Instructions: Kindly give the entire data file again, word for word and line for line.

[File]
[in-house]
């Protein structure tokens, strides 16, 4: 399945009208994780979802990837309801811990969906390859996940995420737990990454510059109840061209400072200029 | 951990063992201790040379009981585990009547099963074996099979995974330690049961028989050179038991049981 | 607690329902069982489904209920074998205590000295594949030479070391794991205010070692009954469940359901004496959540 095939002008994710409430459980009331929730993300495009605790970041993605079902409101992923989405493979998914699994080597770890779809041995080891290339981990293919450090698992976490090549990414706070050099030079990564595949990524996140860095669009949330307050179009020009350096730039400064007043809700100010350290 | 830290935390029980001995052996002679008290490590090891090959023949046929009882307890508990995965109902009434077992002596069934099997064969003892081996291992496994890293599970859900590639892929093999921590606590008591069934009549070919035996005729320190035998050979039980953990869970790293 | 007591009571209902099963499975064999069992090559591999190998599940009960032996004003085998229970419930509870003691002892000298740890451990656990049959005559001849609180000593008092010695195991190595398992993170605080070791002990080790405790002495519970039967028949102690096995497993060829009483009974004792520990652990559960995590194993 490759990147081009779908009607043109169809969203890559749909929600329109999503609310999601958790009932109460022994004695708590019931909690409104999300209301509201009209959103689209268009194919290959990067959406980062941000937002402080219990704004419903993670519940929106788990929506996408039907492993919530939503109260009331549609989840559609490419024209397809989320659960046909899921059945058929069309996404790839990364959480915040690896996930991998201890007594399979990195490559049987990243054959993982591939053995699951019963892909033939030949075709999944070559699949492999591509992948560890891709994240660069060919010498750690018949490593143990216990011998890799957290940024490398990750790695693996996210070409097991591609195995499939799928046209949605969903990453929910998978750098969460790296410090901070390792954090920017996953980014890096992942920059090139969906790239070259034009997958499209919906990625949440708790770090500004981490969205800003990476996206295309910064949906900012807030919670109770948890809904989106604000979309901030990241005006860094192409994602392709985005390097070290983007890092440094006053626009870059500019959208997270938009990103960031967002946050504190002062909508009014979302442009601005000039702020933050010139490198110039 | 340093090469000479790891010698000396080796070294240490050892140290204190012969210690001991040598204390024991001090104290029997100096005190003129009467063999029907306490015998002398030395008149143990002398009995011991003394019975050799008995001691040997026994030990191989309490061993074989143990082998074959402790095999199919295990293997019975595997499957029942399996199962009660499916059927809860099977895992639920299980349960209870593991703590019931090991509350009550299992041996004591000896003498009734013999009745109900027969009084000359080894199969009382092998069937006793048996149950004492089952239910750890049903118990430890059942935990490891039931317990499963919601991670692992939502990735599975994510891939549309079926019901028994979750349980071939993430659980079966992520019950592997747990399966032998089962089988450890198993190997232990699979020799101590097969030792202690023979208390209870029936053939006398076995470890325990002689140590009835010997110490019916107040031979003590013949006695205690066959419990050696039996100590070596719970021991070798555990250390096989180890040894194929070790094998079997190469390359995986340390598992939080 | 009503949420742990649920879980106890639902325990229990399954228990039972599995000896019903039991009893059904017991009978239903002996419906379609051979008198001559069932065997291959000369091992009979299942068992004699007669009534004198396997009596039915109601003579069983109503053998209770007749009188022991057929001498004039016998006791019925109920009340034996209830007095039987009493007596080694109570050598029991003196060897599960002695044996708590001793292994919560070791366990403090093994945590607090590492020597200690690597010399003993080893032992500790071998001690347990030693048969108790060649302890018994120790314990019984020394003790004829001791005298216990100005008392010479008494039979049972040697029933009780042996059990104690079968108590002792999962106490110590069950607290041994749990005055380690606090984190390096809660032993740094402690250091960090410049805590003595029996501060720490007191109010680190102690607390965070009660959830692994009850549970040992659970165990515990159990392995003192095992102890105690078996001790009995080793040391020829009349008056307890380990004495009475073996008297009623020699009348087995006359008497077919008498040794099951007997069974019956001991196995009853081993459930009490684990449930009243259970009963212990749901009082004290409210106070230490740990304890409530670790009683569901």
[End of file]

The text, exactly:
[in-house]
């Protein structure tokens, strides 16, 4: 399945009208994780979802990837309801811990969906390859996940995420737990990454510059109840061209400072200029 | 951990063992201790040379009981585990009547099963074996099979995974330690049961028989050179038991049981 | 607690329902069982489904209920074998205590000295594949030479070391794991205010070692009954469940359901004496959540 095939002008994710409430459980009331929730993300495009605790970041993605079902409101992923989405493979998914699994080597770890779809041995080891290339981990293919450090698992976490090549990414706070050099030079990564595949990524996140860095669009949330307050179009020009350096730039400064007043809700100010350290 | 830290935390029980001995052996002679008290490590090891090959023949046929009882307890508990995965109902009434077992002596069934099997064969003892081996291992496994890293599970859900590639892929093999921590606590008591069934009549070919035996005729320190035998050979039980953990869970790293 | 007591009571209902099963499975064999069992090559591999190998599940009960032996004003085998229970419930509870003691002892000298740890451990656990049959005559001849609180000593008092010695195991190595398992993170605080070791002990080790405790002495519970039967028949102690096995497993060829009483009974004792520990652990559960995590194993 490759990147081009779908009607043109169809969203890559749909929600329109999503609310999601958790009932109460022994004695708590019931909690409104999300209301509201009209959103689209268009194919290959990067959406980062941000937002402080219990704004419903993670519940929106788990929506996408039907492993919530939503109260009331549609989840559609490419024209397809989320659960046909899921059945058929069309996404790839990364959480915040690896996930991998201890007594399979990195490559049987990243054959993982591939053995699951019963892909033939030949075709999944070559699949492999591509992948560890891709994240660069060919010498750690018949490593143990216990011998890799957290940024490398990750790695693996996210070409097991591609195995499939799928046209949605969903990453929910998978750098969460790296410090901070390792954090920017996953980014890096992942920059090139969906790239070259034009997958499209919906990625949440708790770090500004981490969205800003990476996206295309910064949906900012807030919670109770948890809904989106604000979309901030990241005006860094192409994602392709985005390097070290983007890092440094006053626009870059500019959208997270938009990103960031967002946050504190002062909508009014979302442009601005000039702020933050010139490198110039 | 340093090469000479790891010698000396080796070294240490050892140290204190012969210690001991040598204390024991001090104290029997100096005190003129009467063999029907306490015998002398030395008149143990002398009995011991003394019975050799008995001691040997026994030990191989309490061993074989143990082998074959402790095999199919295990293997019975595997499957029942399996199962009660499916059927809860099977895992639920299980349960209870593991703590019931090991509350009550299992041996004591000896003498009734013999009745109900027969009084000359080894199969009382092998069937006793048996149950004492089952239910750890049903118990430890059942935990490891039931317990499963919601991670692992939502990735599975994510891939549309079926019901028994979750349980071939993430659980079966992520019950592997747990399966032998089962089988450890198993190997232990699979020799101590097969030792202690023979208390209870029936053939006398076995470890325990002689140590009835010997110490019916107040031979003590013949006695205690066959419990050696039996100590070596719970021991070798555990250390096989180890040894194929070790094998079997190469390359995986340390598992939080 | 009503949420742990649920879980106890639902325990229990399954228990039972599995000896019903039991009893059904017991009978239903002996419906379609051979008198001559069932065997291959000369091992009979299942068992004699007669009534004198396997009596039915109601003579069983109503053998209770007749009188022991057929001498004039016998006791019925109920009340034996209830007095039987009493007596080694109570050598029991003196060897599960002695044996708590001793292994919560070791366990403090093994945590607090590492020597200690690597010399003993080893032992500790071998001690347990030693048969108790060649302890018994120790314990019984020394003790004829001791005298216990100005008392010479008494039979049972040697029933009780042996059990104690079968108590002792999962106490110590069950607290041994749990005055380690606090984190390096809660032993740094402690250091960090410049805590003595029996501060720490007191109010680190102690607390965070009660959830692994009850549970040992659970165990515990159990392995003192095992102890105690078996001790009995080793040391020829009349008056307890380990004495009475073996008297009623020699009348087995006359008497077919008498040794099951007997069974019956001991196995009853081993459930009490684990449930009243259970009963212990749901009082004290409210106070230490740990304890409530670790009683569901």